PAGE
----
"Ramadan before was very different from now," he says, leaning forward and seemingly looking through his blind eyes. "Before, money was less, people were good, and good was lots. People really loved each other. Now, it's 'hambakuka'," he says, waving his hands in the air to interpret the mish-mash word. "Old people have died, and goodness has died with them. Before, giving was a lot, and love was a lot."
Times have changed.
"Now, you pass by homes and people tell you to go to such-and-such café and find so- and-so for the feast money," he says, explaining that misaharatia make their money through the tips they are given at the end of Ramadan, when all the people whose names were called offer tips. "And before the misaharatia were more, and authentic. The misaharati in Zamalek now wears a suit and tie!"
The concept of principle, duty, belonging, and of course money, have changed.
"I won't go begging for money," he says, shaking his head. "If they give they give. Lucky those who give, and lucky those who wake up to my drum beats."
It would be hard not to wake up to his drum in the narrow alleys that make up Aalaya. Sitting on the balcony of his two-room apartment, the neighbours come out onto their balconies. Those directly opposite are about a metre away.
"I know everyone in the neighbourhood," he announces. "I call out about six or 700 names a night. They're all in here," he continues, pointing to the notebook in his daughter's hand.
Nasrit Al-Islam flips through the notebook.
"Look," she explains. "It is divided street by street, and house by house. Each page is a street. Here are all the names."
One hundred and sixteen pages. Forty-eight years of practice. Almost 700 names committed to memory.
"I don't need the book anymore, really," he says. "I know the older people's names by memory. I don't know the children though. I don't have the head for them."
Not so much the head, but more the health. What he does have, however, is the heart.
'Amm Hussein jokes that he continues in his job out of habit. But then quickly adds that it's also for thawab (God's reward for good-will).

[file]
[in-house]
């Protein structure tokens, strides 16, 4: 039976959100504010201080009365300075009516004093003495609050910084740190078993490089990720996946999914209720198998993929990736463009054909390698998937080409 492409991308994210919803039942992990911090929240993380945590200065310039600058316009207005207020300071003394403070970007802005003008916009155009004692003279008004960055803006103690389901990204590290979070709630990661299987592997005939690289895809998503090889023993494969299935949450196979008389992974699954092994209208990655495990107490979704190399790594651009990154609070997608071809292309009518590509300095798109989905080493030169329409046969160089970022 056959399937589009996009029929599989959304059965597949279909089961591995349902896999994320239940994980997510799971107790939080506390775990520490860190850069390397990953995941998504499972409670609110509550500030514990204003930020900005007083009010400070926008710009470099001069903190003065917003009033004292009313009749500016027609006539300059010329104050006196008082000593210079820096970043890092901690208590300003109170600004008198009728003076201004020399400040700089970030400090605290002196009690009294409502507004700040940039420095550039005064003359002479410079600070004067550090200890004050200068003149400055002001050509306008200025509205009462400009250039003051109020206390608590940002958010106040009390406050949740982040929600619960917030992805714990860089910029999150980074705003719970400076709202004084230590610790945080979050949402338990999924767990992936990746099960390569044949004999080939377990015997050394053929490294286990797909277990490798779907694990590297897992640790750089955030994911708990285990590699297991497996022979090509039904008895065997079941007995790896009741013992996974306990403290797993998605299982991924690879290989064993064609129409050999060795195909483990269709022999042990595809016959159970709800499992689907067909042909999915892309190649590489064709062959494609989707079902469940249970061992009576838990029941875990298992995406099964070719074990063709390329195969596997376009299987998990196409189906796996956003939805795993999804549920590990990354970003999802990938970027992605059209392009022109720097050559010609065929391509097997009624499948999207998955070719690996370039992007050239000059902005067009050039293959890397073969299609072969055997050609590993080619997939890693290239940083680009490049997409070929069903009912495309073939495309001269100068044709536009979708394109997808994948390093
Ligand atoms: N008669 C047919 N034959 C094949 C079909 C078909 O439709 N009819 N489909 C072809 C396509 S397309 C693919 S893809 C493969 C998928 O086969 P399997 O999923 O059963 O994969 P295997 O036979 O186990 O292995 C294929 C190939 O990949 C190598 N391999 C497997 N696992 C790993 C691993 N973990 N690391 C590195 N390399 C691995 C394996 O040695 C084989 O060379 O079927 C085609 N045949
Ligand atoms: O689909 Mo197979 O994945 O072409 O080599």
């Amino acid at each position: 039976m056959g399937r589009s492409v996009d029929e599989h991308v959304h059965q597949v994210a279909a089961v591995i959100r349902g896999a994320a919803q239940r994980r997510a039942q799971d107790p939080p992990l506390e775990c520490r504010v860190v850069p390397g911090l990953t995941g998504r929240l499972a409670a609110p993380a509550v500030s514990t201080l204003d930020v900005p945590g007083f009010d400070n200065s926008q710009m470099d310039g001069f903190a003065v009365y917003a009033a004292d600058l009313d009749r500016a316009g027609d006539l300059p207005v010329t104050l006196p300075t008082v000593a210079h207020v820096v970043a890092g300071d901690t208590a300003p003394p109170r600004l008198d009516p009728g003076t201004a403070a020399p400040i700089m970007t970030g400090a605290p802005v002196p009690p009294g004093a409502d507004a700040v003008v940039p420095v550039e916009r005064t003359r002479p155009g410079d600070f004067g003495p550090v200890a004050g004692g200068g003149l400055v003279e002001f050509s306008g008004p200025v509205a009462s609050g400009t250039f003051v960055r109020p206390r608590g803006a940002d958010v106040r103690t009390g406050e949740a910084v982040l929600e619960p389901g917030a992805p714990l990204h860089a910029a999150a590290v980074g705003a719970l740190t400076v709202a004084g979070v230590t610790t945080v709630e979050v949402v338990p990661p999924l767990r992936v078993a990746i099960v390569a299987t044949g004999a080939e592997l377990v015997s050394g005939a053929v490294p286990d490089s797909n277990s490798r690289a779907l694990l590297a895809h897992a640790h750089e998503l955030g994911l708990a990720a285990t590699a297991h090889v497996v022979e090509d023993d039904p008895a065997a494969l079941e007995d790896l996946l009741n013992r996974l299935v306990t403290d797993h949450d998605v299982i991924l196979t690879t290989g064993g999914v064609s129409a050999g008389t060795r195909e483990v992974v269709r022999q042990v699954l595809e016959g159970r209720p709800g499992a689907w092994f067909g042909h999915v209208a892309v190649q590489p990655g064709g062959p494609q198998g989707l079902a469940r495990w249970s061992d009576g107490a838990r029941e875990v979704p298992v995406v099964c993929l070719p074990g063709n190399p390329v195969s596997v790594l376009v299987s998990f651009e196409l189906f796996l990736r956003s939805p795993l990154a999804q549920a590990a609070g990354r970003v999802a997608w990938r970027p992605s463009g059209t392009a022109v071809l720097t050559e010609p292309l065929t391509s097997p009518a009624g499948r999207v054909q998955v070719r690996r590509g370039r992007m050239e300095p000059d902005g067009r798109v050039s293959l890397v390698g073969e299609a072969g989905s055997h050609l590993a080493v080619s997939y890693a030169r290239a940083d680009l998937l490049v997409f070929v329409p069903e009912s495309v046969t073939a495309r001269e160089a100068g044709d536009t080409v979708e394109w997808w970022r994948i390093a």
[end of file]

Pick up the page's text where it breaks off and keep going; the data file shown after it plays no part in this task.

"When I die and go to the grave I don't want God to torture me," he says quite seriously, then laughs. Then cracks a joke.
"I like my job. My children want me to quit but I like it. I laugh with this, I laugh with that. Children call out to me from their windows and I call out their names. The girls follow me!" he trails-off laughing.
The girls are a favoured topic of choice.
'Amm Hussein is blind. He is aided around the alleys by young men that recite behind him.
"Thanawiya Amma students," he says. "The girls want to come too, but no to girls," he continues. "Because of harassment." he laughs. "A girl is like a date. If she's ripe, you find the flies all around. If I take the girls and teach them the flies will get more."
He jokes that he is a poet, then proceeds to explain what his entourage learns.
"What I recite," he says. "It stems from bits and pieces I pick up from TV."
The photographer points out that he started his name-calling long before TV.
"You know what," he says quite sternly. "You are absolutely right! Then I learnt from the radio. There was no dish at the time!"
He laughs, quietens down, takes an opera- size breathe, and recites:
"Wake up fasting ones, meet the month of goodness.
Wake up fasting ones, meet the month of mercy and faith.
Wake up fasting ones, meet the month that is kind to the poor, to the orphans, and to the helpless.
Wake up fasting ones, meet the month of the needy.
Wake up fasting ones, meet the month of praying and fasting.